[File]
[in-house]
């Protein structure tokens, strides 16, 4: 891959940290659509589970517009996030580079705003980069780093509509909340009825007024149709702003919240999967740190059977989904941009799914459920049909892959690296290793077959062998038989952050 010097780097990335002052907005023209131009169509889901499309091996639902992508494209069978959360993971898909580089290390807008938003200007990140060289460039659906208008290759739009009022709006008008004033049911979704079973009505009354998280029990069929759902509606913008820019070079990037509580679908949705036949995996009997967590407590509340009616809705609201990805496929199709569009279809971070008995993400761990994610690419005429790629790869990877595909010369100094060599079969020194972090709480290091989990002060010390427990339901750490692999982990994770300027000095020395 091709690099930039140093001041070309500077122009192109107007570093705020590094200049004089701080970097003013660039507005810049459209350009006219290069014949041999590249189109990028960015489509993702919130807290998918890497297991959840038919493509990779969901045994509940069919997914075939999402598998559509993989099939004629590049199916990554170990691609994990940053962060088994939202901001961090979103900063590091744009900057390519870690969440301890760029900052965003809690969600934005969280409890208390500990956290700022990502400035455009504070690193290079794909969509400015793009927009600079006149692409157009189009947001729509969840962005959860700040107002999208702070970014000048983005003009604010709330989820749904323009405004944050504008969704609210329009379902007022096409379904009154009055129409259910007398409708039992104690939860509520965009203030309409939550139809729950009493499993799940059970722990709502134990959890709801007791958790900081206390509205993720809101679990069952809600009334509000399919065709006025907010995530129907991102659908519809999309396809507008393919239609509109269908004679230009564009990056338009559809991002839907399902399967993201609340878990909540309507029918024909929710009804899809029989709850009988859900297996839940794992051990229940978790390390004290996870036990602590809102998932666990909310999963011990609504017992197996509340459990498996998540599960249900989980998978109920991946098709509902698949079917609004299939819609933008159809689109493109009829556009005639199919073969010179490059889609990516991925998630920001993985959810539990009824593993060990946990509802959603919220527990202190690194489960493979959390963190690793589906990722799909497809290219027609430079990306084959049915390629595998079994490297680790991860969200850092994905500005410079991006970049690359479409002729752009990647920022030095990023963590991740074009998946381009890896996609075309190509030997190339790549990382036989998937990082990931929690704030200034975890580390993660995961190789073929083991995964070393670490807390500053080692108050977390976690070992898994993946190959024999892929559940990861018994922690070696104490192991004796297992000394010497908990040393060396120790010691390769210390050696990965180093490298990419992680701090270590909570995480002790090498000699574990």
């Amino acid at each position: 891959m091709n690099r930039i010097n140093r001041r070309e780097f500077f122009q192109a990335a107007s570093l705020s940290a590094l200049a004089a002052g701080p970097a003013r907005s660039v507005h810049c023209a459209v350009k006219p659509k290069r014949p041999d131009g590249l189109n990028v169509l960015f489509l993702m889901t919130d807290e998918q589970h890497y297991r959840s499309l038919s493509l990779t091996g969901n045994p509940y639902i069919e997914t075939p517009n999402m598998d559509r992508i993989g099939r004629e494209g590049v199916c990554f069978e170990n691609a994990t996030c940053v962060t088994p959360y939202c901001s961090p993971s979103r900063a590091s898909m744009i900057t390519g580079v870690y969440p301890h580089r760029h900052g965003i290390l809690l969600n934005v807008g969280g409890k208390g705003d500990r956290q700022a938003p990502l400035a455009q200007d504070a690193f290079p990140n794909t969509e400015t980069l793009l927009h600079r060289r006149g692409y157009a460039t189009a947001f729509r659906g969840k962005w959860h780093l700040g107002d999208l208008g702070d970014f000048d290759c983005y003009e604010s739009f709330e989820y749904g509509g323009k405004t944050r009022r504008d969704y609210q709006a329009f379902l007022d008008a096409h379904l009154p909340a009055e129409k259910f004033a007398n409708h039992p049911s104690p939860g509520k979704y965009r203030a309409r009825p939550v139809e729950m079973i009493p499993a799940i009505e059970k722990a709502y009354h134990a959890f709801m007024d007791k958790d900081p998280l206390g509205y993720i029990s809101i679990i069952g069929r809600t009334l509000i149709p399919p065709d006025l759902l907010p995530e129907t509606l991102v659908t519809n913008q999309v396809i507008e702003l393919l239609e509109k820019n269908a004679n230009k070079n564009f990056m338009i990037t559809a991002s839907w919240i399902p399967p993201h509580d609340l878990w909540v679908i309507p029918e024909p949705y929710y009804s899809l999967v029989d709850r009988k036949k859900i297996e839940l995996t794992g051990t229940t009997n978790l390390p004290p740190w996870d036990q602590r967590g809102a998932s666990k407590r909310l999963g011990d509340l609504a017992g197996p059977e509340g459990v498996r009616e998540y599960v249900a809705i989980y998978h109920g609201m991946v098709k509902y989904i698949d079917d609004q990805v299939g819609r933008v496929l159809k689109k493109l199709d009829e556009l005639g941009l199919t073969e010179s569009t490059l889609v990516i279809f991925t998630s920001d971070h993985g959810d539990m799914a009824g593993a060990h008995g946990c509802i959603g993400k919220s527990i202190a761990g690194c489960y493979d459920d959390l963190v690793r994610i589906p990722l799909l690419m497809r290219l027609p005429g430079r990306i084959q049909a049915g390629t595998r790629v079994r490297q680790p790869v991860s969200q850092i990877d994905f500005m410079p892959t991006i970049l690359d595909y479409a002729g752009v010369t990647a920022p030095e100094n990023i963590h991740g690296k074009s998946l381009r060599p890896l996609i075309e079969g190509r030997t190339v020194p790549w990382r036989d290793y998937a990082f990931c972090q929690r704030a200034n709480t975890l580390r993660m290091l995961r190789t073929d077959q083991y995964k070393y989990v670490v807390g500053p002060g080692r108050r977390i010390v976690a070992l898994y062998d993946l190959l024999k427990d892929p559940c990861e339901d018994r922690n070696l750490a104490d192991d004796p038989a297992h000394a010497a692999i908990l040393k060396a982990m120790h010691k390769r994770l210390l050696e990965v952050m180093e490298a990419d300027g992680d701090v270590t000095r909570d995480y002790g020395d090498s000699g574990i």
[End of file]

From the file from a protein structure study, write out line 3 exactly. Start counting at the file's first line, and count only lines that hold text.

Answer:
């Amino acid at each position: 891959m091709n690099r930039i010097n140093r001041r070309e780097f500077f122009q192109a990335a107007s570093l705020s940290a590094l200049a004089a002052g701080p970097a003013r907005s660039v507005h810049c023209a459209v350009k006219p659509k290069r014949p041999d131009g590249l189109n990028v169509l960015f489509l993702m889901t919130d807290e998918q589970h890497y297991r959840s499309l038919s493509l990779t091996g969901n045994p509940y639902i069919e997914t075939p517009n999402m598998d559509r992508i993989g099939r004629e494209g590049v199916c990554f069978e170990n691609a994990t996030c940053v962060t088994p959360y939202c901001s961090p993971s979103r900063a590091s898909m744009i900057t390519g580079v870690y969440p301890h580089r760029h900052g965003i290390l809690l969600n934005v807008g969280g409890k208390g705003d500990r956290q700022a938003p990502l400035a455009q200007d504070a690193f290079p990140n794909t969509e400015t980069l793009l927009h600079r060289r006149g692409y157009a460039t189009a947001f729509r659906g969840k962005w959860h780093l700040g107002d999208l208008g702070d970014f000048d290759c983005y003009e604010s739009f709330e989820y749904g509509g323009k405004t944050r009022r504008d969704y609210q709006a329009f379902l007022d008008a096409h379904l009154p909340a009055e129409k259910f004033a007398n409708h039992p049911s104690p939860g509520k979704y965009r203030a309409r009825p939550v139809e729950m079973i009493p499993a799940i009505e059970k722990a709502y009354h134990a959890f709801m007024d007791k958790d900081p998280l206390g509205y993720i029990s809101i679990i069952g069929r809600t009334l509000i149709p399919p065709d006025l759902l907010p995530e129907t509606l991102v659908t519809n913008q999309v396809i507008e702003l393919l239609e509109k820019n269908a004679n230009k070079n564009f990056m338009i990037t559809a991002s839907w919240i399902p399967p993201h509580d609340l878990w909540v679908i309507p029918e024909p949705y929710y009804s899809l999967v029989d709850r009988k036949k859900i297996e839940l995996t794992g051990t229940t009997n978790l390390p004290p740190w996870d036990q602590r967590g809102a998932s666990k407590r909310l999963g011990d509340l609504a017992g197996p059977e509340g459990v498996r009616e998540y599960v249900a809705i989980y998978h109920g609201m991946v098709k509902y989904i698949d079917d609004q990805v299939g819609r933008v496929l159809k689109k493109l199709d009829e556009l005639g941009l199919t073969e010179s569009t490059l889609v990516i279809f991925t998630s920001d971070h993985g959810d539990m799914a009824g593993a060990h008995g946990c509802i959603g993400k919220s527990i202190a761990g690194c489960y493979d459920d959390l963190v690793r994610i589906p990722l799909l690419m497809r290219l027609p005429g430079r990306i084959q049909a049915g390629t595998r790629v079994r490297q680790p790869v991860s969200q850092i990877d994905f500005m410079p892959t991006i970049l690359d595909y479409a002729g752009v010369t990647a920022p030095e100094n990023i963590h991740g690296k074009s998946l381009r060599p890896l996609i075309e079969g190509r030997t190339v020194p790549w990382r036989d290793y998937a990082f990931c972090q929690r704030a200034n709480t975890l580390r993660m290091l995961r190789t073929d077959q083991y995964k070393y989990v670490v807390g500053p002060g080692r108050r977390i010390v976690a070992l898994y062998d993946l190959l024999k427990d892929p559940c990861e339901d018994r922690n070696l750490a104490d192991d004796p038989a297992h000394a010497a692999i908990l040393k060396a982990m120790h010691k390769r994770l210390l050696e990965v952050m180093e490298a990419d300027g992680d701090v270590t000095r909570d995480y002790g020395d090498s000699g574990i």